4. For this example, we select the is MAX definition from the definition dropdown. The is MIN definition could also work if applied to a text column with only one possible value. The important part is ensuring proper filters are set, which we do later.

  5. Click the Select a table and column dropdown and select the orders table, then the Order's Google Analytics source column.

  6. Click Save.

  7. Once you are back in the table schema, click the Options dropdown, then Filters.

  8. Click Add Filter Set and then select the Orders we count set. We only want orders included in the orders we count filter set to be included, so it is important that this filter set is selected.

  9. Click Add Filter. We want to find the customer’s first order’s Google Analytics source, so we need to add a filter:

    _orders.Customer’s order number = 1

    _

  10. Click Save to create the dimension.

Next, try creating Customer’s first order’s Google Analytics medium and campaign. Not much will change for these dimensions, so give it a try. But if you get stuck, you can check out the end of this article to see what is different.

Bonus: Orders table, round 2

You can stop here if you want, but this section enables further analysis by bringing the Customer’s first order’s Google Analytics dimensions we created in the last section into the orders table. Creating the dimensions in this section lets you analyze all the metrics built on your orders table - Revenue, Number of orders, Distinct buyers, and so on - using the Google Analytics attributes of a customer’s first order.

In this example, we join the Customer's first order's Google Analytics source dimension to the orders table.

  1. From the list of tables in the Data Warehouse, click the table (in our case, orders) that contains your order information.
  2. Click Create a Column.
  3. Name the column.
  4. Select Joined Column from the definition dropdown. This will join the customer dimensions you created in the previous section to the orders table.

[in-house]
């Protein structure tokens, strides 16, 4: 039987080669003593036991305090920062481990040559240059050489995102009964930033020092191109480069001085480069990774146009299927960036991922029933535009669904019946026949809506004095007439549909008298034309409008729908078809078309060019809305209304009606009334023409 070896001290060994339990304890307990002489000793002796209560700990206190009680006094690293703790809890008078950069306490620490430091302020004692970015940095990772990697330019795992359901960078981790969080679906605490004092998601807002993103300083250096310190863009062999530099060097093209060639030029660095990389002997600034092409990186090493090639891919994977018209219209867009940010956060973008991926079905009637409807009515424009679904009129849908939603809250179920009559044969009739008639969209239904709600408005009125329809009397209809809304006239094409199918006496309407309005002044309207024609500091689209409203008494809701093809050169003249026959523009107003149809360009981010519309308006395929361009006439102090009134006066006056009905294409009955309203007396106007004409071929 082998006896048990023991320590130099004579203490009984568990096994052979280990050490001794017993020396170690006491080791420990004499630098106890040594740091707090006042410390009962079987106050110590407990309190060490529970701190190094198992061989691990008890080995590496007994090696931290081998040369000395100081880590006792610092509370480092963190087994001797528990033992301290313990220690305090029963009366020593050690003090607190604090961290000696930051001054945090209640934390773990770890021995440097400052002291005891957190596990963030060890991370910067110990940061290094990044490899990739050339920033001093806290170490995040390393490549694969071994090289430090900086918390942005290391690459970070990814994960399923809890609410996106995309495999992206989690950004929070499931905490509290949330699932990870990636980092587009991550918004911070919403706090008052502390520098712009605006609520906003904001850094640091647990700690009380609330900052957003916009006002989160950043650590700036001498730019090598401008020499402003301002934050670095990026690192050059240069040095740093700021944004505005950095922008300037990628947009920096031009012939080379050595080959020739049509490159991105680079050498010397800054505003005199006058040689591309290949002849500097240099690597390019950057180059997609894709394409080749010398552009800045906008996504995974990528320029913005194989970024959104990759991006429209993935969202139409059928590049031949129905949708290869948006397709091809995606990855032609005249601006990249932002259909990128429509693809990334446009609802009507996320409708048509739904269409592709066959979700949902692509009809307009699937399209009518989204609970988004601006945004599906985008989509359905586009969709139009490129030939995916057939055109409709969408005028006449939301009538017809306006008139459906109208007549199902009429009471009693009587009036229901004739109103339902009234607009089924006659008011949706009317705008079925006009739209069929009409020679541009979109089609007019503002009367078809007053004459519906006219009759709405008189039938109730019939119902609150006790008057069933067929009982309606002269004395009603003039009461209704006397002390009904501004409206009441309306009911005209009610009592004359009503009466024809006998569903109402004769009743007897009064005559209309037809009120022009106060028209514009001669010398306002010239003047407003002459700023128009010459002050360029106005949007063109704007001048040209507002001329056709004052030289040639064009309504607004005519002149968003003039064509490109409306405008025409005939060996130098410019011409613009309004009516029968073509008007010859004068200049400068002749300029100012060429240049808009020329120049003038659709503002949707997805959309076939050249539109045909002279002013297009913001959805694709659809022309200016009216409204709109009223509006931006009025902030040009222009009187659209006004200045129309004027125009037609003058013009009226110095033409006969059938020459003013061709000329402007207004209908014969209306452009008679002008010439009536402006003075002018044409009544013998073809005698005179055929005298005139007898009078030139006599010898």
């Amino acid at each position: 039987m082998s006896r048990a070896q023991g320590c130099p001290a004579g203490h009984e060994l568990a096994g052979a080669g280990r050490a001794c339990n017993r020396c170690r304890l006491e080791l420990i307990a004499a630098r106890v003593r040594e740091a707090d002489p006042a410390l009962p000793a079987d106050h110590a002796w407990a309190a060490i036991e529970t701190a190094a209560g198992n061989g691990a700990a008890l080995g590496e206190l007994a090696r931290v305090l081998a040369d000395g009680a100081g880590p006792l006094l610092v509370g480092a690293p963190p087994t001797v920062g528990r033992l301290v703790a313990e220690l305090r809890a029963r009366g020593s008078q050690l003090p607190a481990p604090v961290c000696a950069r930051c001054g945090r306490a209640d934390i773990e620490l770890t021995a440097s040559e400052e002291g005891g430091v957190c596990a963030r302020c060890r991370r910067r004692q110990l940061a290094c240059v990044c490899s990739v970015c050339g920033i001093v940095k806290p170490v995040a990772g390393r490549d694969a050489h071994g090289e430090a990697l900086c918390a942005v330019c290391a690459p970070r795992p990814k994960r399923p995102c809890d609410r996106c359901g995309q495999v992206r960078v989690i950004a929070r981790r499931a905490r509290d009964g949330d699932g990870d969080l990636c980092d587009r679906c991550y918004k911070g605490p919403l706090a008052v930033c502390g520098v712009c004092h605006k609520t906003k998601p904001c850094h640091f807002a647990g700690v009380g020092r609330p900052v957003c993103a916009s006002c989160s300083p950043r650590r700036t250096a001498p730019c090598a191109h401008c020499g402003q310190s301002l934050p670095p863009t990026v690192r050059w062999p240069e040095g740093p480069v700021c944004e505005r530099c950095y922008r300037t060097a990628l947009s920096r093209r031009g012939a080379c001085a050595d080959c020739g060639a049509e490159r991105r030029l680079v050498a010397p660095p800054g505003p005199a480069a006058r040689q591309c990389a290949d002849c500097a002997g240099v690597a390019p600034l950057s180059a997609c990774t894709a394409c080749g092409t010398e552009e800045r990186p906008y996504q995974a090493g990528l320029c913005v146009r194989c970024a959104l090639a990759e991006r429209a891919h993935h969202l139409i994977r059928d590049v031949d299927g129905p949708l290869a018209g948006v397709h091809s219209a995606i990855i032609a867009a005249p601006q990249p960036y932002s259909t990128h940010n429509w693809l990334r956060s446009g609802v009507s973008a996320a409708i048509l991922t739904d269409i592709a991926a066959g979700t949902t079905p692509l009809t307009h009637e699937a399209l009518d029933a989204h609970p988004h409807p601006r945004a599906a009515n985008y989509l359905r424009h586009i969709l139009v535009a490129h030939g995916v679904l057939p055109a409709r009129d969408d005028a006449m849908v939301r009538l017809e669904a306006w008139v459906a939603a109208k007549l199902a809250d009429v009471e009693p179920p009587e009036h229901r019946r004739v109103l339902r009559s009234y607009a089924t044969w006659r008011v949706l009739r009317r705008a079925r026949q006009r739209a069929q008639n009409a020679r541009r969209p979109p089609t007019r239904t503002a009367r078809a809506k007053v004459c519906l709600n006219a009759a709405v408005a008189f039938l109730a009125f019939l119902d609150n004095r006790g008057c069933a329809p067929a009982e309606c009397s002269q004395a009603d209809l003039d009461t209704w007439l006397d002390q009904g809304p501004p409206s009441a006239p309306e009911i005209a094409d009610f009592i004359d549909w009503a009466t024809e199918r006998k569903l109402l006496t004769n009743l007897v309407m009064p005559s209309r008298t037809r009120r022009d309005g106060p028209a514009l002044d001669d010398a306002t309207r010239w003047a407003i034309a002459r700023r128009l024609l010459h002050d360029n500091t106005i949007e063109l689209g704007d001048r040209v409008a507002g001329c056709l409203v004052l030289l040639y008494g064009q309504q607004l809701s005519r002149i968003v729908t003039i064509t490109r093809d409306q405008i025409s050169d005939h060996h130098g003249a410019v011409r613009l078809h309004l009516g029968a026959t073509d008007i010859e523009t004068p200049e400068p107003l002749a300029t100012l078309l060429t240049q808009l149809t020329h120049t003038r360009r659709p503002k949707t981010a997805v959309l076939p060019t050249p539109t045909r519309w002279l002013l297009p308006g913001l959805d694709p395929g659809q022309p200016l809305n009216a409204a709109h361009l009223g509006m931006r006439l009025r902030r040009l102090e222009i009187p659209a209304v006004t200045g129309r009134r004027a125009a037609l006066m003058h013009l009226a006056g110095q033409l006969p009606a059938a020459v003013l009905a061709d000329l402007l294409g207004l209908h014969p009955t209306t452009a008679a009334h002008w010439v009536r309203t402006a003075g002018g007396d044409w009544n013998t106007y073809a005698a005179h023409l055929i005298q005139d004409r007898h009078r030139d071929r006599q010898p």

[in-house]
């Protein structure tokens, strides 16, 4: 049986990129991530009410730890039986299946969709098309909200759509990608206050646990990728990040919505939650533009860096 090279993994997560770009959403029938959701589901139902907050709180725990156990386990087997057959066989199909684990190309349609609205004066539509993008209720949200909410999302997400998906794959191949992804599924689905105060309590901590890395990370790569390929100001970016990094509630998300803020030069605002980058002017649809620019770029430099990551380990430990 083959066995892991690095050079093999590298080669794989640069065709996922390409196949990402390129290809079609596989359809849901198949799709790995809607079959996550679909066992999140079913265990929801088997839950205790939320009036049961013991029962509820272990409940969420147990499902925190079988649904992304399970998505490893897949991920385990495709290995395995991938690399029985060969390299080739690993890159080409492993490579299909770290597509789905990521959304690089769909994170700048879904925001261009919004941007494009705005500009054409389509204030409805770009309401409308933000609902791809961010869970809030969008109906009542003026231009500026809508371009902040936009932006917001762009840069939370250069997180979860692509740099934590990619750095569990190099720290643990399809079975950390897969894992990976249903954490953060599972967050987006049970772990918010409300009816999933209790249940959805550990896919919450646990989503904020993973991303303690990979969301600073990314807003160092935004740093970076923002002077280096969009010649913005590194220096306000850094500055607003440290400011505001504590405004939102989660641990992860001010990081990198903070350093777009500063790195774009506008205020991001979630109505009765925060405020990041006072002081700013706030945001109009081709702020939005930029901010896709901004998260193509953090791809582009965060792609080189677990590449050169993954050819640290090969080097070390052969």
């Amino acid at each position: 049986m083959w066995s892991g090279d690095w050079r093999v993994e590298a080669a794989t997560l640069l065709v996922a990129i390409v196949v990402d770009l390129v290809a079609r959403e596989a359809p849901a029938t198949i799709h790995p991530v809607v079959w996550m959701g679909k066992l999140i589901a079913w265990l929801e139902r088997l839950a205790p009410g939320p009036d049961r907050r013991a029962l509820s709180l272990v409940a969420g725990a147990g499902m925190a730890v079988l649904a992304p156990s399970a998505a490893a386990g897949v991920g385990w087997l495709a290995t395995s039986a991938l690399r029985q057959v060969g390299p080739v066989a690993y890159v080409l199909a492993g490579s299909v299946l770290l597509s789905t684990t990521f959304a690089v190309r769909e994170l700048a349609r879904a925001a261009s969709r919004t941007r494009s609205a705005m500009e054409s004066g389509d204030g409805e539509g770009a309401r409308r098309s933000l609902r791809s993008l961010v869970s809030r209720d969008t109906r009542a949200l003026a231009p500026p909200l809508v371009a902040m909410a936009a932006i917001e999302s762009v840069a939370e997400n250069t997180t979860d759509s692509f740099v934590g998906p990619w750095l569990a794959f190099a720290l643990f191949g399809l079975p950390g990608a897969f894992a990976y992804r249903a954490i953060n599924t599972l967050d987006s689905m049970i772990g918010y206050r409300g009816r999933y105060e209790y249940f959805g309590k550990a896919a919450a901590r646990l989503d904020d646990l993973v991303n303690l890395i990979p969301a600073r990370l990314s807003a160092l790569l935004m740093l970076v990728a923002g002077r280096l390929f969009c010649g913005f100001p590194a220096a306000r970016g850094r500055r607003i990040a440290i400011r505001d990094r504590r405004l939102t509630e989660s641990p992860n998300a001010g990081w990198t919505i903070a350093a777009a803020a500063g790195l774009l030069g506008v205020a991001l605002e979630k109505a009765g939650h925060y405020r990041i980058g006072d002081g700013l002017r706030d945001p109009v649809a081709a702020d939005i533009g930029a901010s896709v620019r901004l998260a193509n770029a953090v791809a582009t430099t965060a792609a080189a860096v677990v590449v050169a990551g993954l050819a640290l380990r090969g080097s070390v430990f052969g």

5. Click the Select a table and column dropdown, then select the customers table and the Customer's first order's Google Analytics source column.
  6. If a path does not automatically populate, select the path that best connects the customers and orders tables.
  7. Click Save to create the dimension.

Here is a look at the whole process:

Finish up by joining the Customer's first order's medium and campaign dimensions to the orders table. Give it a try, and as we mentioned before, check out the end of the article if you need help.

Wrapping Up

We finished creating the dimensions, which means we can now create powerful analyses that track the performance of our various channels and campaigns. We know you are eager to get started, but remember the new columns will not be available until after the next update completes.

We covered some of the more popular dimensions in this article, but the sky is the limit - try creating your own or feel free to ping us if you want help exploring other options.

I am stuck! what is different?

Orders table #1: When creating the Order's Google Analytics medium and campaign dimensions, the difference will be the columns selected in step 12. In our example, the column was Source.

Customers table: When creating the Customer's first order's Google Analytics medium and campaign dimensions, the difference will be the columns selected in step 5. In our example, the column was Order's Google Analytics source.

Orders table #2: When joining the Customer's first order's Google Analytics medium and campaign columns to the orders table, the difference will be the columns selected in step 5. In our example, the column was Customer's first order's Google Analytics source.